Addition, subtraction, multiplication, and division of algebraic equations

I hit upon the following method of calculation during my sophomore year of college when I was working on the representation of algebraic equations. When I taught this method to first-year students at a senior high school where I was working as a trainee teacher during my senior year of college, they were impressed, and today, this method appears to be widely used.

Let us carry out the following calculations by using this method.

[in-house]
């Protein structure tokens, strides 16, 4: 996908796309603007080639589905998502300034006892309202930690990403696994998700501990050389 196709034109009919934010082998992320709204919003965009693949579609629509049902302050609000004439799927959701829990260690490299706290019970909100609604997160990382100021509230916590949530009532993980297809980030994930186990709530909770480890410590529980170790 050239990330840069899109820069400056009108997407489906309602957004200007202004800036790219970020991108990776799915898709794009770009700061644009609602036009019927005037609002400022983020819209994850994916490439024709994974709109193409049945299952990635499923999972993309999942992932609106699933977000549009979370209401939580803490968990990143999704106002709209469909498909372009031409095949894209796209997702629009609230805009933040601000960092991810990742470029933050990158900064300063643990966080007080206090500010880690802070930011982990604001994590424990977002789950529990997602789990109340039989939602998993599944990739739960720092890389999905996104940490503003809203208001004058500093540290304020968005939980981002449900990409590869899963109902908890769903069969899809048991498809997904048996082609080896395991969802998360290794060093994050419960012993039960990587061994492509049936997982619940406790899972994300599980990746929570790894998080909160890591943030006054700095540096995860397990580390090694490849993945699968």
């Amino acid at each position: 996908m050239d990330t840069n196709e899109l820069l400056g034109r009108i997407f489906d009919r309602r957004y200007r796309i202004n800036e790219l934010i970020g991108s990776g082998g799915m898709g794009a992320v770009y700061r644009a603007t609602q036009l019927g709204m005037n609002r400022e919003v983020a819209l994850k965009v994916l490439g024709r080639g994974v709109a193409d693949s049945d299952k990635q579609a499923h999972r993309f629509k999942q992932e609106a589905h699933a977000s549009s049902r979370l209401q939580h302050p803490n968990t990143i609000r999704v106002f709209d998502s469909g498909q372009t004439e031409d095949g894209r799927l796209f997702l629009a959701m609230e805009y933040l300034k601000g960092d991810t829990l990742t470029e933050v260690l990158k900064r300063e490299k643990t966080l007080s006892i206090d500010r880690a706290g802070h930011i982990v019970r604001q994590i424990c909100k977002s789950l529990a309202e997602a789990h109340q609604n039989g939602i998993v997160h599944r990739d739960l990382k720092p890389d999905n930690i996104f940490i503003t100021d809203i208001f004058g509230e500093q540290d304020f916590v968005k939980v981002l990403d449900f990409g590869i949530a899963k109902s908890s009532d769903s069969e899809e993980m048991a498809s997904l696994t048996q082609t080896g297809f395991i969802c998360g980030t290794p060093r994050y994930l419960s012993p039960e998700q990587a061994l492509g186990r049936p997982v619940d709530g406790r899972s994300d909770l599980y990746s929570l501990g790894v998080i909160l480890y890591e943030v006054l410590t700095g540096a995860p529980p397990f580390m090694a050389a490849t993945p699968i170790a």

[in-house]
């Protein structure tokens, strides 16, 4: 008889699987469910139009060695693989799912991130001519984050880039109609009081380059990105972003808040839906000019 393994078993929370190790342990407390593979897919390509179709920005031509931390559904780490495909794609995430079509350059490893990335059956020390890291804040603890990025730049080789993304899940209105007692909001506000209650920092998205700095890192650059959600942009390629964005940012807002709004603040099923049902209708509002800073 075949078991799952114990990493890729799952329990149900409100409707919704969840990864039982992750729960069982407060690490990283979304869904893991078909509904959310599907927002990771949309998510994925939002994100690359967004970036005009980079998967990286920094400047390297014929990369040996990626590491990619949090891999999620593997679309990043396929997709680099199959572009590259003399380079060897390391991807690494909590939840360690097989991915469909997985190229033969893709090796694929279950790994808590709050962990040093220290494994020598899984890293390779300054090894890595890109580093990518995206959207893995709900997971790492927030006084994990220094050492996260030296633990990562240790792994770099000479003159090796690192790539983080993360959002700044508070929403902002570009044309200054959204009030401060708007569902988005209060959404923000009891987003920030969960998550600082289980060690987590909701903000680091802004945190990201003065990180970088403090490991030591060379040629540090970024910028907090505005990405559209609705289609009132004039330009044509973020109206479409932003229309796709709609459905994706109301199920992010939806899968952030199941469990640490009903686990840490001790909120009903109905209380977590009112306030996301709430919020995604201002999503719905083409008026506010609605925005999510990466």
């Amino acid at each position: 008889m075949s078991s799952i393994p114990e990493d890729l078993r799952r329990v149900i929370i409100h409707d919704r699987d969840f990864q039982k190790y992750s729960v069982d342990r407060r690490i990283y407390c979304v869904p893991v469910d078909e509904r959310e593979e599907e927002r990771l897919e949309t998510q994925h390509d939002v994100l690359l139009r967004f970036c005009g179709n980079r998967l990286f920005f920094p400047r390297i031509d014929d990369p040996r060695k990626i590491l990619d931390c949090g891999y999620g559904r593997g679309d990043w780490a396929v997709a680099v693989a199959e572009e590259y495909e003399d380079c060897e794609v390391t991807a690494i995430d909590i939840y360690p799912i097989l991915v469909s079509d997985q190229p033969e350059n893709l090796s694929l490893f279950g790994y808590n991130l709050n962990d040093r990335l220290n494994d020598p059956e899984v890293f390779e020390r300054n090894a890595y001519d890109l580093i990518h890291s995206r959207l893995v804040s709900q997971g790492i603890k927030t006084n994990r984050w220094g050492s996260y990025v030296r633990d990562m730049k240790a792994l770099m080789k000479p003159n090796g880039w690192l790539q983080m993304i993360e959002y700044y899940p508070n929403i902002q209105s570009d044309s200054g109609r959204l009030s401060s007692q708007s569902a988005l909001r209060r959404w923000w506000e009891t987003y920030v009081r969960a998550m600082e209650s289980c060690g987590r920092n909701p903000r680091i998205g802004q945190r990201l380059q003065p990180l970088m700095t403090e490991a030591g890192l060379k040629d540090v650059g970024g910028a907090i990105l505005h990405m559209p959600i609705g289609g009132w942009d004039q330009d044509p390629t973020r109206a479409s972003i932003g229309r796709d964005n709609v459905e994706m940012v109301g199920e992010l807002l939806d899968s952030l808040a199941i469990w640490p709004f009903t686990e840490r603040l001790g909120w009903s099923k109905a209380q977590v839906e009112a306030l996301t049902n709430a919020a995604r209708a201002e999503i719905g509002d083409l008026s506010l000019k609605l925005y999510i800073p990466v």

, and the remainder is

This method can be interpreted as one that involves carry-free addition, subtraction, multiplication, and division.

Let's consider the recurring decimal. For example, for calculating 3/11, we have:

which results in 3/11 = 0.27272727···
We can use the above to calculate algebraic equations. For example, if we calculate
, we obtain:

, and then

This result coincides with the Laurent expansion taught in undergraduate courses.
Here, even though we are not looking for the convergence of , it converges for .

Further investigation may result in new applications.

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